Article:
The Influence of Birthstones

Pages: 23 (9275 words) Published: January 12, 2014
Birth Stones
The first association of a special gem with each month was recorded in the Bible, in Exodus 28 and 39. An original breastplate of the High Priest of the Hebrews was said to be made by Moses in 1250 BC, according to instructions he received during 40 days in the mountains. The 12 gems in the breastplate were later linked with the signs of the zodiac, and later still associated with the months in the year. Different cultures have different lists. Jewelers’ lists are often inconsistent. Unless you’re a geologist, the terminology of birthstones may be a bit confusing. So here’s a quick primer on birthstone terms. Minerals are made of inorganic materials (substances that were never alive), whose atoms are arranged in a regular pattern, or crystal. Rocks are made up of one or more minerals. Most people also include clay, sand and limestones in the rock category. Gemstones are a special subgroup of highly prized minerals. Gems are usually clearer, rarer, and more beautiful than other minerals. Color, luster and hardness are also important qualities that can set gems apart from other minerals. But there’s no hard and fast rule as to which minerals cut it as gems and which don’t. It’s mostly a matter of custom. What’s the difference between precious and semi-precious gems? Most gems can be divided into precious and semi-precious. Only the most rare and expensive gems are classified as precious. Diamonds, emeralds, rubies, pearls, and sapphires are all considered precious gems. Most remaining gems – such as varieties of quartz (including amethyst, opal, and bloodstone) – are semiprecious. The image at the top of this post is an artist’s concept of tiny specks of minerals found in the gemstones peridot, sapphires, and rubies, seen blowing in the winds of a quasar. Astronomers using NASA’s Spitzer Space Telescope found evidence that such quasar winds might have forged these dusty particles in the very early universe. Traditionally, a birthstone is associated with each month of the year. For example, the birthstone for January is a garnet, while lucky babies born in April get a diamond as their birthstone. The origin of birthstones is believed to date back to the breastplate of Aaron which contained twelve gemstones representing the twelve tribes of Israel. The current list dates back to 1912 with only one addition since then – the tanzanite was added to December. There are numerous legends and myths about birthstone healing powers and their therapeutic influence. According to these legends, wearing a gemstone during its assigned month heightened its healing powers. For the full effect, individuals needed to own all twelve and alternate them monthly. Birthstones are special stones associated with each month of the year. They have a place in history, mythology and science. Check out the special story of your birthstone.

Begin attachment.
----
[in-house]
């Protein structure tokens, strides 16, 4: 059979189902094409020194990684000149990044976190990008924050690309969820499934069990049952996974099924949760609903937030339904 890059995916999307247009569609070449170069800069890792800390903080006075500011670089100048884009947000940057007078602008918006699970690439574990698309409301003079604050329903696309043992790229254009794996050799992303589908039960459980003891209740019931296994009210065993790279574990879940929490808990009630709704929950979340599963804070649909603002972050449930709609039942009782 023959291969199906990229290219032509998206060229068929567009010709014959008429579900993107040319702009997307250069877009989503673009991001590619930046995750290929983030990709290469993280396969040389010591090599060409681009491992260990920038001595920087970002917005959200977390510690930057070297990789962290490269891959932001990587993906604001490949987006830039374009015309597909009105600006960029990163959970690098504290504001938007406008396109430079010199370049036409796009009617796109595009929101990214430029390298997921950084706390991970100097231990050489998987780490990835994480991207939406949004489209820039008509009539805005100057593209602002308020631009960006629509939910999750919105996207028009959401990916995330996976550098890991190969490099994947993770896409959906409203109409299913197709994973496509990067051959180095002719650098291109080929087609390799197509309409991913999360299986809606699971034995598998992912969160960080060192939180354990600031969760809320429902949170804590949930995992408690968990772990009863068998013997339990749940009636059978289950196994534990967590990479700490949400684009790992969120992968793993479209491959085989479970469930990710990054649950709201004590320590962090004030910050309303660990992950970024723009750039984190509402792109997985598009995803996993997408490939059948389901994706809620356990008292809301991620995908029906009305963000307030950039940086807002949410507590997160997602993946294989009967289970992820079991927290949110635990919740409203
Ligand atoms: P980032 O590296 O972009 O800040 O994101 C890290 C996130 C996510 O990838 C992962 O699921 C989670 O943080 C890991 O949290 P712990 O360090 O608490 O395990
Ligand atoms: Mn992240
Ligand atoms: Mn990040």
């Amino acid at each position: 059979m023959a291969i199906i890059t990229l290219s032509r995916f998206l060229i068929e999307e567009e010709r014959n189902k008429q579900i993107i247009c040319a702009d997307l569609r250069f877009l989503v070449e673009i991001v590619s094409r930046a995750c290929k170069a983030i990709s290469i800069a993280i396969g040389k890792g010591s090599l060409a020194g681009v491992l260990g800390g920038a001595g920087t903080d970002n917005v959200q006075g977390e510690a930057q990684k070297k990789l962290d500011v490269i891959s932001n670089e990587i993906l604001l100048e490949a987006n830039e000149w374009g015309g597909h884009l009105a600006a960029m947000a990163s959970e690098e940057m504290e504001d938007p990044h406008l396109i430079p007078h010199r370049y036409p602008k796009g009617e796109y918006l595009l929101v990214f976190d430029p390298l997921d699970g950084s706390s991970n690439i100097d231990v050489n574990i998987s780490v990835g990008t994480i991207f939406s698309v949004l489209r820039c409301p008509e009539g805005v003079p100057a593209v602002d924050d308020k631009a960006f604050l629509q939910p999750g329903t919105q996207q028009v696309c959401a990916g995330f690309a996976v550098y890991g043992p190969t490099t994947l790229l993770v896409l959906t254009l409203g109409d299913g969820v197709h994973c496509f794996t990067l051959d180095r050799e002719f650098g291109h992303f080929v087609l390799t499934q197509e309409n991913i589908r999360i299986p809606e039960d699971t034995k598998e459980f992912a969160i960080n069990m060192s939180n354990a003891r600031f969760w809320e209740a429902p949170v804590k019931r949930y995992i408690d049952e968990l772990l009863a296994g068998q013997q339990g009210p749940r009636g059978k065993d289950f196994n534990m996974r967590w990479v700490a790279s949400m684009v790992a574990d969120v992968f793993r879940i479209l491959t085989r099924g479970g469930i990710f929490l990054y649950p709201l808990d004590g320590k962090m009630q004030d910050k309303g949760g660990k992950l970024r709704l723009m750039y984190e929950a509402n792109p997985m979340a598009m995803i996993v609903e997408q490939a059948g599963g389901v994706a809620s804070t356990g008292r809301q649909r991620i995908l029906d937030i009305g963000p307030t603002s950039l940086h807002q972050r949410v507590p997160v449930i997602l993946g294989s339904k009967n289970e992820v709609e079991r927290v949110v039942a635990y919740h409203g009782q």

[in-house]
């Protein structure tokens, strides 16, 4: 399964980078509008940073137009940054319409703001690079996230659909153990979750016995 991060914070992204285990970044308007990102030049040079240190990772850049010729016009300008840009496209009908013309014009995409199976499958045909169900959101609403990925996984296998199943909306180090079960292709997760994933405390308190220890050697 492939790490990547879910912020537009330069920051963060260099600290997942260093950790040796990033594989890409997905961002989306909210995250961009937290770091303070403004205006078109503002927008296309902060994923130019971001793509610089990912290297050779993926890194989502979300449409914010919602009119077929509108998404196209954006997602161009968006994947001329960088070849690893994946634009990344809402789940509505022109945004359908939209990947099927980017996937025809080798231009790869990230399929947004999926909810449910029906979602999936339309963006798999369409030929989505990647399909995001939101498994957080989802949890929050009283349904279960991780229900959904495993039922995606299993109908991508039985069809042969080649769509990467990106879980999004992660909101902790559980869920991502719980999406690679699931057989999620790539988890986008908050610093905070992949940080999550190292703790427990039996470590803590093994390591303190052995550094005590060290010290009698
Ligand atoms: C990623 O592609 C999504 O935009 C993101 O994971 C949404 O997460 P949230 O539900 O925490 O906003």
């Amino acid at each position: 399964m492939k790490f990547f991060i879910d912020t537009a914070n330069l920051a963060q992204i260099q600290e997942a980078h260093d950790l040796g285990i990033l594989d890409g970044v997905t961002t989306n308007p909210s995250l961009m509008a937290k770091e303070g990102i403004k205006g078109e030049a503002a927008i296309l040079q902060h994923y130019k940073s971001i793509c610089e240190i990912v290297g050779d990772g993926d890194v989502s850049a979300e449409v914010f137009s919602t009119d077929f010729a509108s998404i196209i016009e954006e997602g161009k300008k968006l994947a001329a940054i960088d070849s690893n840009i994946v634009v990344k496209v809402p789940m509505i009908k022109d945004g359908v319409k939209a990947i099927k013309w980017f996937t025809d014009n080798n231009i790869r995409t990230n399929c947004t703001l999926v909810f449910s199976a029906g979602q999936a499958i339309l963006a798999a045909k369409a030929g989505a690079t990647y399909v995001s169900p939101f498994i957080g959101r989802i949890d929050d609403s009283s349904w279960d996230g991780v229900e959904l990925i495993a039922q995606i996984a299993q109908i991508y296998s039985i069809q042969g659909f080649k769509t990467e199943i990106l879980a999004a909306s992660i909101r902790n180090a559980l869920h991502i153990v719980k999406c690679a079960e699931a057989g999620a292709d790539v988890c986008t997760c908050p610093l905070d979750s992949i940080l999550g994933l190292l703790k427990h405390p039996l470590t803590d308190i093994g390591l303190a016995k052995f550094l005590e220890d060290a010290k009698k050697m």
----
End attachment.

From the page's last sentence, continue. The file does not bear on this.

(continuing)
January’s birthstone is the garnet.
The name “garnet” is derived from the Latin “granatum” meaning “pomegranate” because the crystals resemble the red color and seed-like form of this fruit. Most people think of the garnet as a red gemstone, but in fact, it exists in all kinds of colors, such as black, many shades of red and green, or even colorless. The garnet’s variety of colors comes from metals such as manganese, iron, calcium, and aluminum. Some varieties even contain mineral fibers that produce the illusion of a four- or six-rayed star within the stone. Green garnets are most highly prized but are very rare. Emerald green and colorless stones are highly valued, followed by pure red garnets. Garnets are commonly found as small pebbles in streams, where the igneous and metamorphic rocks that contain them have weathered away. They’re found in many places around the world, including North and South America, Australia, India, Asia and Spain. Ancient warriors believed that garnets brought victory. The Crusaders used them as protection against wounds and accidents during their journeys. In contrast,...
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